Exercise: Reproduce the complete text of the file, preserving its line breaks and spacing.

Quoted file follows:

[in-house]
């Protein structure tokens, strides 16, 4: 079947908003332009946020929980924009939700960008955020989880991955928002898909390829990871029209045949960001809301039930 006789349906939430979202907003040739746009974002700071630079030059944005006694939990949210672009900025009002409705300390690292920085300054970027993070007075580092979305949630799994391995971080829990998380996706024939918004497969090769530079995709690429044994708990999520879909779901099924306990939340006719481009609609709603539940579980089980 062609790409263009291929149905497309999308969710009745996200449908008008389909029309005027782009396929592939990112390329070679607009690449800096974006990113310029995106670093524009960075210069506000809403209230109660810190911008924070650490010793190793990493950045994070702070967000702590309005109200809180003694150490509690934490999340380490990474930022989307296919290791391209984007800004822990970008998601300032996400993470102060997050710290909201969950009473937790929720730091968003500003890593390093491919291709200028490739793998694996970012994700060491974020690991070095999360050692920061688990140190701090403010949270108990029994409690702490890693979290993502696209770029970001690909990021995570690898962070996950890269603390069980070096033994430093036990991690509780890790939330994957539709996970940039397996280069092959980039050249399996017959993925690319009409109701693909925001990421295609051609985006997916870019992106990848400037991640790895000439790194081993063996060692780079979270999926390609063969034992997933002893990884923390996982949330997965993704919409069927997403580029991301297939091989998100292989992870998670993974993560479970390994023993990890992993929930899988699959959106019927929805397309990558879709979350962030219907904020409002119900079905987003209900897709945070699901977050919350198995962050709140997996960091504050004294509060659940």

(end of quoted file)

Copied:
[in-house]
């Protein structure tokens, strides 16, 4: 079947908003332009946020929980924009939700960008955020989880991955928002898909390829990871029209045949960001809301039930 006789349906939430979202907003040739746009974002700071630079030059944005006694939990949210672009900025009002409705300390690292920085300054970027993070007075580092979305949630799994391995971080829990998380996706024939918004497969090769530079995709690429044994708990999520879909779901099924306990939340006719481009609609709603539940579980089980 062609790409263009291929149905497309999308969710009745996200449908008008389909029309005027782009396929592939990112390329070679607009690449800096974006990113310029995106670093524009960075210069506000809403209230109660810190911008924070650490010793190793990493950045994070702070967000702590309005109200809180003694150490509690934490999340380490990474930022989307296919290791391209984007800004822990970008998601300032996400993470102060997050710290909201969950009473937790929720730091968003500003890593390093491919291709200028490739793998694996970012994700060491974020690991070095999360050692920061688990140190701090403010949270108990029994409690702490890693979290993502696209770029970001690909990021995570690898962070996950890269603390069980070096033994430093036990991690509780890790939330994957539709996970940039397996280069092959980039050249399996017959993925690319009409109701693909925001990421295609051609985006997916870019992106990848400037991640790895000439790194081993063996060692780079979270999926390609063969034992997933002893990884923390996982949330997965993704919409069927997403580029991301297939091989998100292989992870998670993974993560479970390994023993990890992993929930899988699959959106019927929805397309990558879709979350962030219907904020409002119900079905987003209900897709945070699901977050919350198995962050709140997996960091504050004294509060659940």